Still, when Jason Gillespie – a longtime admirer – left Yorkshire for pastures new, Rhodes’ own career began to stagnate and it was only when Warwickshire convinced him to leave behind his childhood dream of playing for Yorkshire that he began to fulfil his true potential.
Now opening the batting in red-ball cricket and captaining in all three formats of the game, Rhodes is quickly becoming a firm favourite at Edgbaston and while his batting has progressed enough to suggest he might one day push for international honours, his bowling has also improved leaps and bounds this year with his 18 championship wickets coming at an average of 16.55.
Rhodes, along with veteran Tim Bresnan, helps give the Bears real balance in an attack that might well be one of the strongest in the competition. Despite the departure of Jeetan Patel, the signing of the Blast’s record wicket-taker, Danny Briggs, to team up with Jake Lintott ensures a strong spin hand for Rhodes to work with. A relative unknown last season, Lintott claimed 10 wickets at an economy rate of just 6.30.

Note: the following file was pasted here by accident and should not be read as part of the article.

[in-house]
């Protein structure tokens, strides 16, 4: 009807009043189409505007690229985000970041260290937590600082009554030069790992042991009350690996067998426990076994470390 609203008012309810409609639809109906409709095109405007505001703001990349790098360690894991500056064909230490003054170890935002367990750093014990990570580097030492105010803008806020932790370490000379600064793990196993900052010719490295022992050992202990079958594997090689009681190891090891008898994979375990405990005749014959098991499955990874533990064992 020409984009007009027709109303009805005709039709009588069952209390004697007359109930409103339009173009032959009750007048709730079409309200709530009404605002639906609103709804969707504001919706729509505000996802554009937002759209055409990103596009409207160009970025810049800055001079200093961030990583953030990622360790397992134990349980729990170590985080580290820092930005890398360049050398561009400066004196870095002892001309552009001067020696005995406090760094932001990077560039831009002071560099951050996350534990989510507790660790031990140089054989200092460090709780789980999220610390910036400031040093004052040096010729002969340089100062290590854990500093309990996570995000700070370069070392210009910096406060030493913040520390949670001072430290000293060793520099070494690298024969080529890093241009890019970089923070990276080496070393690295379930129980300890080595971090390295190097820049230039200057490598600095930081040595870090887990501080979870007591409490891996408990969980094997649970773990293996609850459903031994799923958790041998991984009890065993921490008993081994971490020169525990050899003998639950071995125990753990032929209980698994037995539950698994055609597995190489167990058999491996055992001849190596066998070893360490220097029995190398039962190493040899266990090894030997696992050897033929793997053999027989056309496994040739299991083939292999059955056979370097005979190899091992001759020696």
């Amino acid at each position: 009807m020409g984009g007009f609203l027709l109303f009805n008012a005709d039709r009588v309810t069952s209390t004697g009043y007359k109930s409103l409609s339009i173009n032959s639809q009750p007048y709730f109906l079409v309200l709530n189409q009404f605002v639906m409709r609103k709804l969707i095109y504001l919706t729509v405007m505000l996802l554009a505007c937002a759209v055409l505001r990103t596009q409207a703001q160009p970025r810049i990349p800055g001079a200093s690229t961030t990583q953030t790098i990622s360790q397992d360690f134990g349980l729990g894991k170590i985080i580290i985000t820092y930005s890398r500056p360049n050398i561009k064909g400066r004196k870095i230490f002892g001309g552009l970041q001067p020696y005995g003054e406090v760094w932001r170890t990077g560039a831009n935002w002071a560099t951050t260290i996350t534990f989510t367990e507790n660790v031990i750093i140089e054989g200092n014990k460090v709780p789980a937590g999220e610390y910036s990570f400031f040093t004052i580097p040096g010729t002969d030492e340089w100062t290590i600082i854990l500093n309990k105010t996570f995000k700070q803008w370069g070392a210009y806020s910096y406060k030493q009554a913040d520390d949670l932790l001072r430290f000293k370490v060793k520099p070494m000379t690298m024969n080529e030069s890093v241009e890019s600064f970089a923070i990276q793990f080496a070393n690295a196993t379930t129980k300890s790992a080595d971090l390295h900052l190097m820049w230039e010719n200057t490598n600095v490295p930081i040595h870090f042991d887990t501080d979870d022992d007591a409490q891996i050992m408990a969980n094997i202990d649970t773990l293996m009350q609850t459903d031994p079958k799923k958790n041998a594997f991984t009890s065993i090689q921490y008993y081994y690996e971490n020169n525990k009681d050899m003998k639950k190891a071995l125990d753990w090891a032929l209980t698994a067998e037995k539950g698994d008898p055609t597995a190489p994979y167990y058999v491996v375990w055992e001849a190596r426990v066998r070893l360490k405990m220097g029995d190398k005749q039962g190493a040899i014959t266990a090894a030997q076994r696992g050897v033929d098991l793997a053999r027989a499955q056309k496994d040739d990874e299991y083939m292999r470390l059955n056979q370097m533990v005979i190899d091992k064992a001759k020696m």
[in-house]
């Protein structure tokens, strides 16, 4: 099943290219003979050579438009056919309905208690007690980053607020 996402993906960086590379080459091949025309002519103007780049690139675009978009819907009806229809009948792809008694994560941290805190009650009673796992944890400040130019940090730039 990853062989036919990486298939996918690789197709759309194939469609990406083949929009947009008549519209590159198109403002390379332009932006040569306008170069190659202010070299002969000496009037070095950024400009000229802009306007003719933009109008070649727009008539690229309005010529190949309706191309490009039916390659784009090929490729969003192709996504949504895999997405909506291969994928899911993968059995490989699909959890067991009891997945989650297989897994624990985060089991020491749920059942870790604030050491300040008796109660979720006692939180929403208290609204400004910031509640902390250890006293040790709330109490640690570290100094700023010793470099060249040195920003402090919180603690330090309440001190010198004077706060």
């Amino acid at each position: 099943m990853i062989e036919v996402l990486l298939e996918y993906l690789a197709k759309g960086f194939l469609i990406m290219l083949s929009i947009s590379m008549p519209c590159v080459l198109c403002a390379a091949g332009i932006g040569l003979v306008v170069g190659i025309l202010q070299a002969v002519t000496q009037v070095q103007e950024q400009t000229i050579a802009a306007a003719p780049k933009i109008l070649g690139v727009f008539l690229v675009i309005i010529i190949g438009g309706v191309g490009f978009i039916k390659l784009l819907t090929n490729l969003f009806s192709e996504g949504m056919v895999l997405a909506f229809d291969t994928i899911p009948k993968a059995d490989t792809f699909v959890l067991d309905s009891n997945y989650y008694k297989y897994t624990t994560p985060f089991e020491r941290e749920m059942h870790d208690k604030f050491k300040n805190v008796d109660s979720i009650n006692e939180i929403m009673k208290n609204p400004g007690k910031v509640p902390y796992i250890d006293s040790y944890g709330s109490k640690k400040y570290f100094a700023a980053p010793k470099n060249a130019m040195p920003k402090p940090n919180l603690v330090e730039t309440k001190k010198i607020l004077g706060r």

Add the pacy Henry Brookes to the mix, along with overseas recruit Carlos Brathwaite, and the bowling looks particularly well stocked, even before factoring in that the Bears will see something of the aforementioned Woakes and Olly Stone, if not as regularly as they would like.
Brathwaite might have gone under the radar since winning West Indies the T20 World Cup in 2016, but he is a very good bowler in this form of the game and was instrumental in the Sydney Sixers’ Big Bash triumph earlier in the year.
He will need to fire with the bat, though, as the one potential chink in this Bears line-up is the batting that might again prove reliant on Sam Hain. Having averaged over 50 in this competition last summer, Hain will be hoping for more of the same this time around, while Dan Mousley is a name to look out for, so too Adam Hose.